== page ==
It was a cool morning. A day like every other. I was helping with Ches’ marching band, so I was up early for early morning rehearsal. The kids had done well, learning some new stuff. At the end of rehearsal I went to the band office to hang out until the bell rang and classes started. It was easier to leave the school then because there was less traffic. Ches was busily preparing for his first class. I could hear the happy buzz of high school students in the band room. Some were talking, some were laughing, and some were playing on the percussion instruments (of course!). The cheerleading coach walked into Ches’ office to get a recording of the fight song and some pep tunes. As Ches was getting that for her, she casually throws out, “So did you hear about New York? It’s all over the news. A plane hit the World Trade Center and they think it was hijacked.”
What she said didn’t really make sense to me. That kind of thing just doesn’t happen. I didn’t believe her. And the way she talked about it, so flippantly, as if it was a fictional book she was reading and telling us some of the plot.
I got into my Saturn to drive the short way home. As usual the radio was on, but instead of the morning music, it was all talk. I didn’t comprehend what they were saying, but it seemed to back up what the cheerleading coach had said. And now it sounded like two planes had hit two buildings. I was stunned. Two planes isn’t an accident. What in the world is going on?
I arrived home and turned on the TV to NBC. It was all live coverage of New York City. I got there in time to see the first tower fall. I felt frozen, with my hand over my mouth although no sound could come out anyway. This just doesn’t happen in the United States! I watched the news and listened to the raw, emtional reactions of New Yorkers. For the first time in my life I wasn’t offended by such harsh language because I knew that these people couldn’t express themselves in any other way. It was the most foul combination of words, putting such an ugly word in the middle of my Savior’s name. Instead of being offended, I felt the pain of the observers.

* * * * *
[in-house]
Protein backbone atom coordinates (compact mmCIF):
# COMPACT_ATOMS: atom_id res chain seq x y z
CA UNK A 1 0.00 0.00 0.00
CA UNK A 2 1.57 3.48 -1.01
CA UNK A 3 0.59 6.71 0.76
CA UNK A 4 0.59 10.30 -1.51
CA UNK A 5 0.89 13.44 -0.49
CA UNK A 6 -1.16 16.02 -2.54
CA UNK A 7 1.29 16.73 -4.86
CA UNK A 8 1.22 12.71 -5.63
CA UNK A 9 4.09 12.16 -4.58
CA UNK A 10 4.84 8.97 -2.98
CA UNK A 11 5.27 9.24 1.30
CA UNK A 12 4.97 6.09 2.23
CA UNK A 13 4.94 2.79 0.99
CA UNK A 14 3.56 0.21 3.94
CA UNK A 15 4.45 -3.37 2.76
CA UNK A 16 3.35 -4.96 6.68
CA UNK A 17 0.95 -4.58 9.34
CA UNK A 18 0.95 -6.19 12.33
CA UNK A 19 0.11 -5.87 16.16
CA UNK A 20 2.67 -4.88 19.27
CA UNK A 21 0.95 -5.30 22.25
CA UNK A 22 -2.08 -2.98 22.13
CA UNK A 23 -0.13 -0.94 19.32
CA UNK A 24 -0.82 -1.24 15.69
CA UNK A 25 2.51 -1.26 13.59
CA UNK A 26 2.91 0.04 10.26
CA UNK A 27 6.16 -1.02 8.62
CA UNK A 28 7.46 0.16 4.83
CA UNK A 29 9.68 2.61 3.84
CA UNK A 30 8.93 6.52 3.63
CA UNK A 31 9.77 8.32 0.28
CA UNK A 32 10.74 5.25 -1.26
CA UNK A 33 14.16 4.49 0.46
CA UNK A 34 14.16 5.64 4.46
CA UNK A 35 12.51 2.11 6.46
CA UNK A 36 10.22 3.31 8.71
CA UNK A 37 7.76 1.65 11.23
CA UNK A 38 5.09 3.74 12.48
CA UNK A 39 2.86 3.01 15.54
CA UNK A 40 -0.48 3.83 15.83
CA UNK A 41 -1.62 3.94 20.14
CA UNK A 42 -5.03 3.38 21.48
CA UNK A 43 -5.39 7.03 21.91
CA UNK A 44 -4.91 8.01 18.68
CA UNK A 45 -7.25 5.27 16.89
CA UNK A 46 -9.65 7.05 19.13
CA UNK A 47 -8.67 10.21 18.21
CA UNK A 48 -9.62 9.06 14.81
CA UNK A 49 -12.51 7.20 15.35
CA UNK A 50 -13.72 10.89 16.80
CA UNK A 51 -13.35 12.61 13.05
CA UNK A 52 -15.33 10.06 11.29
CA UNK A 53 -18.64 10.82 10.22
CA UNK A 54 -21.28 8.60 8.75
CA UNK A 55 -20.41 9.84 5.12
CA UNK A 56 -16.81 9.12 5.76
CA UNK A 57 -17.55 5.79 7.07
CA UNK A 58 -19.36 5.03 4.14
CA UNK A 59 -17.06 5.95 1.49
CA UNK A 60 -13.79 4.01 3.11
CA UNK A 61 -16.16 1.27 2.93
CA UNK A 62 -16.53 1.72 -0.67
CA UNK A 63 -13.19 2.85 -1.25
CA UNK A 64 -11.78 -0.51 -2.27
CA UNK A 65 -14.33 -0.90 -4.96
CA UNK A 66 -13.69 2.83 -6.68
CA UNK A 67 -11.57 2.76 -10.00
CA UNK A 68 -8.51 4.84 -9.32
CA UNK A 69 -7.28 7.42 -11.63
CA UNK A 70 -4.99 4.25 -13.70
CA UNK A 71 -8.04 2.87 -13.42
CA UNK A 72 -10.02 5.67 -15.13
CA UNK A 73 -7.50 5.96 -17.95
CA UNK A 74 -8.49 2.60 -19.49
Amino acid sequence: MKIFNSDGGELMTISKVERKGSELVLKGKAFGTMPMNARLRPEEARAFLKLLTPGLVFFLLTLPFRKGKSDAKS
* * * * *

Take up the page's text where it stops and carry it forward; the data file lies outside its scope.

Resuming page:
I watched the news on my own for about an hour and a half, then I couldn’t stand to be alone anymore. I didn’t have children and my spouse was at work and it was a big, empty house we were living in. Most days I loved the peace of living in the middle of a cow pasture. Not this day, however. I jumped in my car and drove a mile to Ches’ uncle and aunt’s house. People were there. They even had company from Canada, getting ready for a cousin’s wedding.
I was welcomed in the house where the news was on there, too. We watched more coverage for what seemed like an eternity. How long, I just don’t know. So many questions. Finally we had had enough, so the channel was changed. We watched Judge Judy as we did wedding preperations.
I didn’t have anyone close to me in New York, Washington, D.C., or Pennsylvania. I didn’t know anyone on the planes. I didn’t have any relatives with a “close call” that you’re always hearing about. I heard later that one of my high school classmates had been in one of the Towers and she was missing for a while, but it turned out she was safe and unharmed. I really didn’t have a close connection to the attacks, but I felt a connection.
At first it was confusion. Then total fear. Next came anger. Then complete sadness.
It still emotionally tears at my heart to think of that day. The day that changed our country completely. So much is different now, since 9/11. It doesn’t matter what your political views, we all know this was a tragedy to it’s fullest. It still seems so surreal to me, and I don’t know if I will ever get over it.
It’s not just that I will never forget. I can’t forget. And I don’t really want to.